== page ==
28 pages, 42282 KiB  
Review
Chronic Progressive Lymphedema in Belgian Draft Horses: Understanding and Managing a Challenging Disease
by Marieke Brys, Edwin Claerebout and Koen Chiers
Vet. Sci. 2023, 10(5), 347; https://doi.org/10.3390/vetsci10050347 - 12 May 2023
Cited by 2 | Viewed by 5900
Abstract
Chronic progressive lymphedema (CPL) in draft horses is characterized by increased dermal thickness and fibrosis, with the development of skinfolds and nodules, hyperkeratosis, and ulcerations on the distal limbs of affected horses. Secondary bacterial, fungal, or parasitic infections frequently complicate and aggravate the [...] Read more.
Chronic progressive lymphedema (CPL) in draft horses is characterized by increased dermal thickness and fibrosis, with the development of skinfolds and nodules, hyperkeratosis, and ulcerations on the distal limbs of affected horses. Secondary bacterial, fungal, or parasitic infections frequently complicate and aggravate the lesions, as well as the progression of this disease. CPL has a particularly high prevalence of up to 85.86% in the Belgian draft horse breed. Due to the disease’s progressive and incurable nature, affected horses are often euthanized prematurely. The treatment options are solely symptomatic, aimed at improving the horse’s quality of life. Despite the severity of this condition, many uncertainties about its etiology and pathogenesis still remain to date. The established scientific research on CPL is rather limited, although there is an urgent need for strategies to tackle this disease. This review summarizes the available knowledge, serving as a guideline for practitioners, and provides perspectives for future research programs. Full article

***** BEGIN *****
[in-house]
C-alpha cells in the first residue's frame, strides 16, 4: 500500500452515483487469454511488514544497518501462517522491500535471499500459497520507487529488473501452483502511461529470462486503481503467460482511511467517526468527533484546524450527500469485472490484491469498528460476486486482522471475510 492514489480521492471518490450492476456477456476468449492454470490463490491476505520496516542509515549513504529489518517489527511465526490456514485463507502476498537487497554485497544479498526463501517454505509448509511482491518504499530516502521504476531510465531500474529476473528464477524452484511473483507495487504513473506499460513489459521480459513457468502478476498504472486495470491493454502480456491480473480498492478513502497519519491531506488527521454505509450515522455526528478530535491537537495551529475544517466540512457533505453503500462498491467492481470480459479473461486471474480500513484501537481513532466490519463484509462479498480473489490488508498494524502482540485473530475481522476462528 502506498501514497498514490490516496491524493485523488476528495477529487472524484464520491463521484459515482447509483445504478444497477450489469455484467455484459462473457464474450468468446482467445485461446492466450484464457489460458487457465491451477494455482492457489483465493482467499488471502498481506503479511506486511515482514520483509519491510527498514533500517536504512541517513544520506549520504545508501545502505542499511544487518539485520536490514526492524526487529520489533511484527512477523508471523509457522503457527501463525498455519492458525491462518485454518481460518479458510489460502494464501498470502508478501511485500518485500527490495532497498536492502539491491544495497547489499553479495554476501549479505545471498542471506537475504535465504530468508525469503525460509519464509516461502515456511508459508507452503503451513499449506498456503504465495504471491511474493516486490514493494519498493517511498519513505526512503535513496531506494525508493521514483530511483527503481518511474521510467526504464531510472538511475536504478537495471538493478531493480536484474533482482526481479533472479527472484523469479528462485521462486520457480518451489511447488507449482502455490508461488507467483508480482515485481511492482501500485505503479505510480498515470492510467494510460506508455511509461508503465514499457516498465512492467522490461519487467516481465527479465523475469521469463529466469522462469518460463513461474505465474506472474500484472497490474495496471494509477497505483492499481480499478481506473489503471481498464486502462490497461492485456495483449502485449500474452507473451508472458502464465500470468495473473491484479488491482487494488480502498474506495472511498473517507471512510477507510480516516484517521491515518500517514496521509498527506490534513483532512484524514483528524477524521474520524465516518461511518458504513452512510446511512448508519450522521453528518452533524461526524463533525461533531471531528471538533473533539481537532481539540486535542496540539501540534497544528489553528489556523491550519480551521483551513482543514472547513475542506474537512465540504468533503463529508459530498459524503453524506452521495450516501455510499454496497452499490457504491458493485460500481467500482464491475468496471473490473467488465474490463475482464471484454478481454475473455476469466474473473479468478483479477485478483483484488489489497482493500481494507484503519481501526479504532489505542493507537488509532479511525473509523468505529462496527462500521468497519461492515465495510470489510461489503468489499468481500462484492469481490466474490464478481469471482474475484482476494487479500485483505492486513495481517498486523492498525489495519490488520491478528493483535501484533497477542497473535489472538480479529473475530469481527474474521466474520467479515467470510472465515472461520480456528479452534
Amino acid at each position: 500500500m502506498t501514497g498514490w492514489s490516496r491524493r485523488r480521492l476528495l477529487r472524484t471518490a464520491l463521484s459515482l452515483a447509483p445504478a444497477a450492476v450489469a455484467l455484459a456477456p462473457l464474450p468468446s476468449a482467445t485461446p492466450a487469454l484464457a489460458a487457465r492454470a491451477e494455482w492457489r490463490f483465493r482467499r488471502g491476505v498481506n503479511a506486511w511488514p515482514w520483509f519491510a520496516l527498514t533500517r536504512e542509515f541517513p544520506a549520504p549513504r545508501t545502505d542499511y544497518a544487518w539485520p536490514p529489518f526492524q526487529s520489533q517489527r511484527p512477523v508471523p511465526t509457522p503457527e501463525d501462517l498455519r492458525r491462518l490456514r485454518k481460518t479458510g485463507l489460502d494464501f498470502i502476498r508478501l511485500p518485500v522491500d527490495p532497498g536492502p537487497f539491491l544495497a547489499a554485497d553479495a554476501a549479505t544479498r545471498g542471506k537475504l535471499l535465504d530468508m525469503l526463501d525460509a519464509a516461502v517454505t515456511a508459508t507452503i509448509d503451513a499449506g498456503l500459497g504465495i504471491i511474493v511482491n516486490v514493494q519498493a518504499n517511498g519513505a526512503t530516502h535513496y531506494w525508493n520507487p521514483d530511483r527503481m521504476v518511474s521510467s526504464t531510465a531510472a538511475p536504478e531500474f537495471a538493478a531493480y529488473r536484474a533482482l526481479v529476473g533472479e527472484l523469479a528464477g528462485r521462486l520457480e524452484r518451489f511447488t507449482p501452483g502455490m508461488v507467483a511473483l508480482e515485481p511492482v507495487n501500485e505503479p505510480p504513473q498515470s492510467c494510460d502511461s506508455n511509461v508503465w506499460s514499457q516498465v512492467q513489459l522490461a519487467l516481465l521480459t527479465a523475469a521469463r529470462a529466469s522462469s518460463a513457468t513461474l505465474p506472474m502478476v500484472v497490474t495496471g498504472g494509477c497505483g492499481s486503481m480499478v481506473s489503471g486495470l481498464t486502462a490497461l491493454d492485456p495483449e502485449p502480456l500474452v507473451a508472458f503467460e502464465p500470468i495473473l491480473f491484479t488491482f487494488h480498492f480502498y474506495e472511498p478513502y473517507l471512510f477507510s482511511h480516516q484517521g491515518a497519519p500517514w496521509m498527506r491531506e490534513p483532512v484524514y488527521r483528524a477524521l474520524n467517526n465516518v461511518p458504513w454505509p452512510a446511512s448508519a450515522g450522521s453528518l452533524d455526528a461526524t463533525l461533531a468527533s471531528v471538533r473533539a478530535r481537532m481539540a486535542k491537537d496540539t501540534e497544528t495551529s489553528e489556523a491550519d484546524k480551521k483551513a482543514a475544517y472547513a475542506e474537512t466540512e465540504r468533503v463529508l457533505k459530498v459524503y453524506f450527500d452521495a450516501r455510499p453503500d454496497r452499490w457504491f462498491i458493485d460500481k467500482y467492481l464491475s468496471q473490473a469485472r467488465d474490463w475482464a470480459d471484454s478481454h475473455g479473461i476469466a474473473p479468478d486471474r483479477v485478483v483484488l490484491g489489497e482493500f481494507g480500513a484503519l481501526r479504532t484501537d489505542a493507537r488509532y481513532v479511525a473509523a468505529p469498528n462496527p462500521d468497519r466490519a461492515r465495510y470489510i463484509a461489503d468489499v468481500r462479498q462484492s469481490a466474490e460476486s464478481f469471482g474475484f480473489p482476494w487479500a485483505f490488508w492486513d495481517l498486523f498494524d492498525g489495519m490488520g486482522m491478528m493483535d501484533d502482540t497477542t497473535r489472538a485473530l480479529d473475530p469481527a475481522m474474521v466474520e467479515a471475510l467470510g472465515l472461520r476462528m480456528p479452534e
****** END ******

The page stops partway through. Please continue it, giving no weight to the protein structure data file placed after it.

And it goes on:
(This article belongs to the Collection Advances in Animal Dermatology)
Show Figures

Figure 1

24 pages, 1021 KiB